Mario Batali: The Best Restaurant in Rome

Take a peak inside Rome’s La Pergola

La Pergola Terrace.jpg
View of St. Peter's Basilica from La Pergola. Waldorf Astoria, 2014

Celebrity chef and restaurateur, Mario Batali, picks his favorite restaurant in The Eternal City. This article first appeared on

Fifteen minutes from Rome’s city center atop Rome’s highest hill (appropriately dubbed Monte Mario!) sits the Rome Cavalieri Hotel. The place is a time warp: marble and gold cover the lobby, which leads out to a massive pool deck reminiscent of Vegas’s early developments. If Don Draper went to Rome, this is where he’d stay.

Perched on the top floor of the hotel, adjacent to a patio overlooking the Eternal City, is a jewel box of a restaurant where the chairs are impossibly comfortable and the views are dream-worthy. And in this improbable setting is the most inspirational Italian cooking I have experienced in years.

At the helm of this culinary powerhouse is Chef Heinz Beck. Not what you might imagine of the best chef in Rome, Beck stands a stately 5’5”, is gentle in demeanor, soft-spoken…and he’s German.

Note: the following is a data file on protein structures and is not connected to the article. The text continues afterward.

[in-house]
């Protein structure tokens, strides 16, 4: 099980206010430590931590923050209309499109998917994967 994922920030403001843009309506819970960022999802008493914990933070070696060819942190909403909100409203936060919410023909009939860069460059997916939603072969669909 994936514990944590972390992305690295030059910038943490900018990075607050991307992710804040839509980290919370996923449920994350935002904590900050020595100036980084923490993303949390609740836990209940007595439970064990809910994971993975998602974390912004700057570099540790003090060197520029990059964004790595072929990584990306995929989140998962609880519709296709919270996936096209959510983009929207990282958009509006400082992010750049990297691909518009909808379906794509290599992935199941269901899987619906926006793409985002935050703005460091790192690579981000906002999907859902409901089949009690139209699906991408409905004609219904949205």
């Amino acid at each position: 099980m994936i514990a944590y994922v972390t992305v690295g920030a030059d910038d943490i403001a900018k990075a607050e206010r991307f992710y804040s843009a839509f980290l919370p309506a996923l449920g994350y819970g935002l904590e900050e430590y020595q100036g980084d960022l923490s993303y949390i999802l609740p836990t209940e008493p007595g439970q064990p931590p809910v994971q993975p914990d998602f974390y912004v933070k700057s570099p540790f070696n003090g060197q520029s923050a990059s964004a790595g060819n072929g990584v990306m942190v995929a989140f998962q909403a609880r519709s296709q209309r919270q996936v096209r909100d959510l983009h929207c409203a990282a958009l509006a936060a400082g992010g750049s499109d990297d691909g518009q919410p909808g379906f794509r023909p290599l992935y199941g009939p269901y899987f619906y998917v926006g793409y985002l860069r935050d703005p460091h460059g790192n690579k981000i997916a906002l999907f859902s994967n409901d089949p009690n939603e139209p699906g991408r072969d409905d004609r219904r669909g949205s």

Already an expert practitioner of European cooking, Beck moved to Rome in 1994 to take the helm of La Pergola. Under his direction, La Pergola became the only restaurant in Rome to garner three coveted Michelin stars.

I am generally averse to Michelin three-star dining experiences. There’s a stuffiness I’ve actively resisted for years. But La Pergola is different. The wood-paneled dining room, literally at the highest point in the Italian capital, harmonizes with the remarkable plates imagined by Chef Beck.

Beck is unlike his peers in his focus on healthful cooking. An expert in nutrition, he speaks as eloquently about the correlation between diet and disease as he does about Mediterranean percebes (goose barnacles) and lyophilization (freeze drying). He seeks not only to offer a tasty meal but also one that nourishes the body.

During a recent trip to Rome, Heinz permitted our team rare access to his kitchen (which includes a laboratory-grade centrifuge) where we got to watch the master at work.

Article courtesy of Video by Via Alta Productions.

Get the latest Travel & Culture stories in your inbox.